George Lynch (racing driver)

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George John Lynch, Sr. (June 20, 1918–May 6, 1997)[1] was an American race car driver.


George John Lynch was born in Miles City, Montana to John James Lynch and Violet P. Palcet[2] Enduring a rough childhood that saw his parents divorce, he was reared by his paternal grandmother in Nekoosa, Wisconsin, where Lynch bought a used open-wheel race car for $100 and began racing, even before obtaining his civilian driver's license.

Racing career[edit]

Lynch's racing career spanned three decades, from 1935 through 1957. He completed over 300 races, primarily in open-wheel midget and sprint cars on small tracks primarily in the Midwestern United States. Lynch won few of his races but, in his own words, "pushed a lot of guys over the finish line." His aggressive driving style, characterized by bumping slower cars, earned him nicknames such as "Leadfoot Lynch" and "Red Devil."

His racing career was briefly interrupted in 1944 when Lynch enlisted in the United States Army, where he was a member of the American occupation force in Japan. During his tour, he earned his jump wings and joined the 11th Airborne Division. He was honorably discharged in 1946.

The highlight of Lynch's career was his participation in the 1949 Indianapolis 500. He qualified in eighth position with a speed of 127.820 mph (205.706 km/h). He crashed into the wall on the first turn of the second lap and held the record for the shortest completed lap at Indy until 1964. Footage of Lynch's crash, along with other action from that race, was used in the 1949 motion picture The Big Wheel starring Mickey Rooney and Spring Byington.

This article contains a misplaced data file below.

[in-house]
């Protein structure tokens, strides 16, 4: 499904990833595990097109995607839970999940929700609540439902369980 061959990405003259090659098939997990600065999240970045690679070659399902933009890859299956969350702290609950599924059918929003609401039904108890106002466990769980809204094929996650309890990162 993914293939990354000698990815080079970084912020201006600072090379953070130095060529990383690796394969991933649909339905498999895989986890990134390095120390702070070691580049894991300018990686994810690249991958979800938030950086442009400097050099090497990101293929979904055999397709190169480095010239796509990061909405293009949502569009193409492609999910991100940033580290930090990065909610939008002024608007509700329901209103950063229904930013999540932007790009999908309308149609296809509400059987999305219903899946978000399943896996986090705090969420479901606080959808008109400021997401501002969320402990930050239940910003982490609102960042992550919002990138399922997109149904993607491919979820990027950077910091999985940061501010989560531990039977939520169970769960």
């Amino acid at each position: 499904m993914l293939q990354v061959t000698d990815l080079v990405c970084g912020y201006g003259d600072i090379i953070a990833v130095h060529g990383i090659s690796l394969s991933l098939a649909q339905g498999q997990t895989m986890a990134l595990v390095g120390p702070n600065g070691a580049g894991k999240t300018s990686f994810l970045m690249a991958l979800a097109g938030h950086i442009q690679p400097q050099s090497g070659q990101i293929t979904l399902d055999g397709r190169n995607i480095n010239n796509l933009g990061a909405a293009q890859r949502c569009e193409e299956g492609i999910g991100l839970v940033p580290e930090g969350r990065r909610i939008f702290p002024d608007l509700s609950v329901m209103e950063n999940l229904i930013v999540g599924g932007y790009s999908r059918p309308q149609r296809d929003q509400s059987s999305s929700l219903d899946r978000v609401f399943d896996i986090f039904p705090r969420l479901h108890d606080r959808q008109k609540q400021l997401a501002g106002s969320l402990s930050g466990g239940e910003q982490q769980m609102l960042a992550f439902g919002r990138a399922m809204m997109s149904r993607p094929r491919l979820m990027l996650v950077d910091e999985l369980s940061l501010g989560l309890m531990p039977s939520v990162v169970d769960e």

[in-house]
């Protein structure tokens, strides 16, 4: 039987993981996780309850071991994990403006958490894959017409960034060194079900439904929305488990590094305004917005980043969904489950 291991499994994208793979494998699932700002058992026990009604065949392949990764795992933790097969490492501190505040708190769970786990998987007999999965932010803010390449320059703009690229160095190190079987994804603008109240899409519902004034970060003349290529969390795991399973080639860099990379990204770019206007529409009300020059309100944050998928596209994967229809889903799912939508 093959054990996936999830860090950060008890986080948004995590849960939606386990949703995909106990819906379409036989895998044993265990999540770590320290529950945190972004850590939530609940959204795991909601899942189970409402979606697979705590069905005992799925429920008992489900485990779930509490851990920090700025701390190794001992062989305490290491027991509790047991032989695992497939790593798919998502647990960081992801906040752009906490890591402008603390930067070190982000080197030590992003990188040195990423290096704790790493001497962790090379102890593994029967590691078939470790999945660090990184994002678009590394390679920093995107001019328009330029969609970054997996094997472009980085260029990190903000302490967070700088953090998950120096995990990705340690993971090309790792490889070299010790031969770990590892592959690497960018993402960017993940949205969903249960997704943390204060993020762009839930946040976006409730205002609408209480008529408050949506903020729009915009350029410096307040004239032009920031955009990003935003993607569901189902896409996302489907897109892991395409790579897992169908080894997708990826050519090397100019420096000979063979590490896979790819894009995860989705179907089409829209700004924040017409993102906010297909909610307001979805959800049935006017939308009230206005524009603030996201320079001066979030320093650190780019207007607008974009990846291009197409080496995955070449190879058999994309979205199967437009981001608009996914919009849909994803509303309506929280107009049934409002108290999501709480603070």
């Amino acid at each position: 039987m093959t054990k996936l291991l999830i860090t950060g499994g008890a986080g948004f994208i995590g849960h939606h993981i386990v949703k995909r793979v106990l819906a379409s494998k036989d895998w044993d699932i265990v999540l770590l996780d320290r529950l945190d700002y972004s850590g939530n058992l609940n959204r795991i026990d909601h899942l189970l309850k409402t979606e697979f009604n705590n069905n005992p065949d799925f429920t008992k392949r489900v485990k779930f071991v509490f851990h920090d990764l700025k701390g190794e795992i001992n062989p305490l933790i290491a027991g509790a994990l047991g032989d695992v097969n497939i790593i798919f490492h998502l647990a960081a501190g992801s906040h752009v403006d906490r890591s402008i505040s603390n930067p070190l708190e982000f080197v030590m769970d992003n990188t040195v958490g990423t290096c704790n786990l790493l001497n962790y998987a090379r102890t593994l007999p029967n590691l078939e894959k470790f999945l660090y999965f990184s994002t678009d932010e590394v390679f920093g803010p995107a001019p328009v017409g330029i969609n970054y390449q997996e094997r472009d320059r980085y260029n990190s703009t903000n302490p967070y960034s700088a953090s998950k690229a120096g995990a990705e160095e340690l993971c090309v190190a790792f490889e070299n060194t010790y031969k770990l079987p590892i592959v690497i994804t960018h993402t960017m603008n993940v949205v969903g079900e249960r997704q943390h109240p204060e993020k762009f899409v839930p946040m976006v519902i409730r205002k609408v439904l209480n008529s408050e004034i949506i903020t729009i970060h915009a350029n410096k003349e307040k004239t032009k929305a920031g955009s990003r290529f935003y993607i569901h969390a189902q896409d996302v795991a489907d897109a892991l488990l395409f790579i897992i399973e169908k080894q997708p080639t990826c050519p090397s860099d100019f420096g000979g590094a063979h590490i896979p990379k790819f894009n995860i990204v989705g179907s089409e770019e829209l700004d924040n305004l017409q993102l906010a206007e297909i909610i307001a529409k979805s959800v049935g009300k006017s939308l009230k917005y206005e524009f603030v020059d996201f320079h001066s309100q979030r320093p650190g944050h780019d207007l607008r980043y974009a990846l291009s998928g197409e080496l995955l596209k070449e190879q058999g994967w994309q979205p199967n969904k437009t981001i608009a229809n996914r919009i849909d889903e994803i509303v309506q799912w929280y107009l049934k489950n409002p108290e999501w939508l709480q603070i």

After a failed attempt to qualify for the 1950 Indianapolis 500, Lynch continued racing in sprint and midget cars throughout the country, eventually bringing him to California. He participated in the 1951 Mexican Road Race (later Baja 1000) which was chronicled in the movie La Carrera Panamericana. He also participating in the newly formed National Association for Stock Car Auto Racing (now known as NASCAR). Lynch officially retired from auto racing in 1957 after becoming "too careful" during a sprint car race.

Retirement from racing[edit]

Lynch spent his remaining years in southern California as an auto mechanic, fisherman, and ambassador of auto racing.

Family life and death[edit]

Lynch was married five times and had four children: George Jr., Jeanette (died 1969), Roberta, and Neil. After a long struggle with Alzheimer's Disease, Lynch died in Los Angeles on May 7, 1997.

Indy 500 results[edit]


  1. ^ U.S., Social Security Death Index, 1935-2014 [database on-line]. Provo, UT, USA: Operations Inc, 2011. Number: 365-10-1857; Issue State: Michigan; Issue Date: Before 1951
  2. ^ U.S., Social Security Applications and Claims Index, 1936-2007 [database on-line]. Provo, UT, USA: Operations, Inc., 2015.